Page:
BRUSSELS (Reuters) – The European Union edged towards finalising its next 1.8 trillion euro ($2.12 trillion) budget and COVID recovery package on Thursday after an agreement that countries breaching rule of law commitments risk losing EU funds.
Negotiators from the European Parliament and of the German presidency of the bloc struck a deal after weeks of talks on the budget that will run from 2021 to 2027, parliament and German representatives said on Thursday.
Finnish European lawmaker Petri Sarvamaa, who sits on the parliament’s budget committee, called the agreement a milestone for protecting EU values.
“For the first time, we have established a mechanism that enables the EU to stop funding governments that disrespect our values such as the rule of law,” he said in a statement.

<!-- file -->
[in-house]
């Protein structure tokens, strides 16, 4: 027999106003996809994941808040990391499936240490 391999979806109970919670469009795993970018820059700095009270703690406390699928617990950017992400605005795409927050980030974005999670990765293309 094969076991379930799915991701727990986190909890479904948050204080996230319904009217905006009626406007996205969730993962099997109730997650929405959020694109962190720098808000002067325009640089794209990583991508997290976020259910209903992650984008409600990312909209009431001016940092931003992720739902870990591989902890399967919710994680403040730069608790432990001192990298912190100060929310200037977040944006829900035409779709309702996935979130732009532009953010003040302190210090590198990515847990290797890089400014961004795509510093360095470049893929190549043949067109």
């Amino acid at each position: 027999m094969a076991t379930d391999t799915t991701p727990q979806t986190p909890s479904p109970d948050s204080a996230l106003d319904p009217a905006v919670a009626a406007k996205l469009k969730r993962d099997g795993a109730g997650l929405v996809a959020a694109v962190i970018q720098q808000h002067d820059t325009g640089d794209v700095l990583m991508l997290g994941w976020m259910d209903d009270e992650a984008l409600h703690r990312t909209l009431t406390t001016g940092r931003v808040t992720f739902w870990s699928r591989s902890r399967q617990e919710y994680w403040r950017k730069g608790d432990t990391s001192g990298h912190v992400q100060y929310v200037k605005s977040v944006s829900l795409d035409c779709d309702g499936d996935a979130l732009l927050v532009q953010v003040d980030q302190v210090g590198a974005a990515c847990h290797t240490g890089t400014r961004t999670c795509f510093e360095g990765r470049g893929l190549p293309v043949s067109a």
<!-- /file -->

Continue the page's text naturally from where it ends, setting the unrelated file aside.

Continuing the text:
Both the European Parliament and the European Council, the body representing the 27 EU countries, will have to approve the agreement.
Poland and Hungary are likely to voice opposition as they have been at loggerheads with the EU over backsliding on democratic standards. However, the Council can overcome them in a vote requiring only a qualified majority, not consensus.
In September, Hungary said a German proposal to tie future EU aid to rule of law conditions as “unacceptable”. Budapest said it and Warsaw will set up a joint institute to assess the state of rule of law across EU member states so that they are “not taken for fools” over allegations of rule of law breaches.
(Reporting by Philip Blenkinsop)